The Financial Conduct Authority (FCA) has banned Darren Lee Newton from working in any regulated activity in the financial services sector.
Newton is disputing the FCA’s decision and has referred the matter to the Upper Tribunal.
The FCA found Newton used customers’ money for the purchase of the debt management firm, First Step Finance Limited. This showed a serious lack of honesty and integrity and, as a result, the FCA has decided that he is not a fit and proper person.
The FCA’s case is that Newton purchased First Step, through his company, from Christine Whitehurst and, between 18 October 2013 and 28 May 2014, was the sole director of First Step and a director of another debt management company, Debt Help and Advice Limited. Newton funded the purchase of First Step from the accounts of First Step, with client money, rather than his own funds. He directed or allowed £322,500 to be transferred from the First Step accounts to Mrs Whitehurst. Mrs Whitehurst and her husband, Adrian Whitehurst, were banned by the FCA in October 2017 for dishonestly misappropriating money from First Step.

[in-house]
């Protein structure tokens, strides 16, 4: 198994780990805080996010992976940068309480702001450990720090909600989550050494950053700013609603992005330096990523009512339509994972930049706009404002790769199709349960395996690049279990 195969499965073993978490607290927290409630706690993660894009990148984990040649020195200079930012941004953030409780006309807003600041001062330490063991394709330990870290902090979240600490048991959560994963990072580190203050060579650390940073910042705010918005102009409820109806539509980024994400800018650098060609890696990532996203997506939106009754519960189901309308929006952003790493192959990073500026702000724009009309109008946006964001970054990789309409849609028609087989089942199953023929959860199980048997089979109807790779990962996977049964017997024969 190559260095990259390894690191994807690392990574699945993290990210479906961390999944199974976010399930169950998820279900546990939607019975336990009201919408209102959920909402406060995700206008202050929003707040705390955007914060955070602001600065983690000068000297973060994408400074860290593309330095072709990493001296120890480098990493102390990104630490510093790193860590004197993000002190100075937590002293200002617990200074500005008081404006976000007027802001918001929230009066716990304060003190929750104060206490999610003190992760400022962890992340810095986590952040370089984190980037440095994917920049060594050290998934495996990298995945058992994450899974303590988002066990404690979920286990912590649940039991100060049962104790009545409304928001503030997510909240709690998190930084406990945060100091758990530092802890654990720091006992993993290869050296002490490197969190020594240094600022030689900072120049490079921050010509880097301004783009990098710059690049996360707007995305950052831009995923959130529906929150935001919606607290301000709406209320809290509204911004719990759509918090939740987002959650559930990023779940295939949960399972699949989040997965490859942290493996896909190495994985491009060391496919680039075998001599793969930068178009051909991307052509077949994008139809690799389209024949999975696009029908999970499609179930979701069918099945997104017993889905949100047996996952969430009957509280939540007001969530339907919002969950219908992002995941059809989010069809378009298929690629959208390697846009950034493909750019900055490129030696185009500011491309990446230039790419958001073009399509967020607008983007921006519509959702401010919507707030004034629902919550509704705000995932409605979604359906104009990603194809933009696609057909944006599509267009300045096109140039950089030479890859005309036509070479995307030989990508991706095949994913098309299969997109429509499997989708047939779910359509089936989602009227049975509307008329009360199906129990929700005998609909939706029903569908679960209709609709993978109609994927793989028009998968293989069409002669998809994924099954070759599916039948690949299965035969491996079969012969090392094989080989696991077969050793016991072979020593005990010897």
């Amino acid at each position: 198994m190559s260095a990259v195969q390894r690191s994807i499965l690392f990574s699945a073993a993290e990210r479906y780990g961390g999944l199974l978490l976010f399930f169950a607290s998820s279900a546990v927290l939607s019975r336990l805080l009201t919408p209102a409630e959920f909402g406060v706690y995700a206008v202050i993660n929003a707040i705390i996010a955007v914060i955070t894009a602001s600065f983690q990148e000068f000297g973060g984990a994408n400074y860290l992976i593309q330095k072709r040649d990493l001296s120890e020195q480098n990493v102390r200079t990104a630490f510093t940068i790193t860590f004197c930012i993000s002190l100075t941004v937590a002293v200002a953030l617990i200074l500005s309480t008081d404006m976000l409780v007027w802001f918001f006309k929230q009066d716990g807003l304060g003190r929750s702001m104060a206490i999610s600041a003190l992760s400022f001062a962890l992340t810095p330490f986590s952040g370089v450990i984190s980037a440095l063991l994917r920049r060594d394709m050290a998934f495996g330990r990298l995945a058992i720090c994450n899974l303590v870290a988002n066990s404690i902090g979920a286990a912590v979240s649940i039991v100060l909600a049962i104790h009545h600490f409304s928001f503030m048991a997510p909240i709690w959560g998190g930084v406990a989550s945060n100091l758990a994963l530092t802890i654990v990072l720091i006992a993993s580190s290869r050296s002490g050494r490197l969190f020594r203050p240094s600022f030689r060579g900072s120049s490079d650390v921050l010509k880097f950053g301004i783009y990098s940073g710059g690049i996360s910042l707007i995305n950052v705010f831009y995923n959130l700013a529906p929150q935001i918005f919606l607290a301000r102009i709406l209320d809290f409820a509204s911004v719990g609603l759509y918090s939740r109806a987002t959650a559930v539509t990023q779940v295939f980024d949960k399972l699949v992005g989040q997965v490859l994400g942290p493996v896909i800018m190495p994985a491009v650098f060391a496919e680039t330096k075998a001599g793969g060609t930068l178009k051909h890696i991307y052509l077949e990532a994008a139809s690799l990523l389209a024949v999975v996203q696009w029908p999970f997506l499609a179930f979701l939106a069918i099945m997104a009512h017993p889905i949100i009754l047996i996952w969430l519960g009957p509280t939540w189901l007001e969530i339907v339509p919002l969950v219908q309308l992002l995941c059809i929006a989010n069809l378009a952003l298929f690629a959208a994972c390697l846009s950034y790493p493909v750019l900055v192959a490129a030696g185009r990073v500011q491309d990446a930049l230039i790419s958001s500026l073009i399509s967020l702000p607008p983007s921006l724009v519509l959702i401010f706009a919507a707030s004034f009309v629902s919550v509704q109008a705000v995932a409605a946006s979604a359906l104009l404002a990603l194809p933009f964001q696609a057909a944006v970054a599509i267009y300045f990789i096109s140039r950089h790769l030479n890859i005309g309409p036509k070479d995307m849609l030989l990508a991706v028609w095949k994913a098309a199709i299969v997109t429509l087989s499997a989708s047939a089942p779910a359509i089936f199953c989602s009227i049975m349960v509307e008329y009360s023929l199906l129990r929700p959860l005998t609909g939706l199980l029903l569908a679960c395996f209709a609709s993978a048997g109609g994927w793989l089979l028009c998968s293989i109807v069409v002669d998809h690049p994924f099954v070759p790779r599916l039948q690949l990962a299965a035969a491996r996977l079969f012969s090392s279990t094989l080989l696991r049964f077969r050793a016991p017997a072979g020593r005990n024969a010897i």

Further, the FCA considers Newton knew these monies from First Step should only have been used to pay customers’ creditors or to be returned to customers and they were paid to Mrs Whitehurst when First Step had a significant client money shortfall in its accounts of over £6 million.
The firm went into administration on 28 May 2014 with a client money shortfall of £7,156,036 from over 4,000 customers.
First Step was a debt management firm offering a debt reduction service to its customers. First Step collected and held client monies before making full and final settlement offers to customers’ creditors.
After the purchase of First Step on 18 October 2013 customers were meant to be transferred to Debt Help and Advice, from that date. However, the transfer of customers did not take place. First Step continued to receive payments from existing clients until it was placed into administration in May 2014.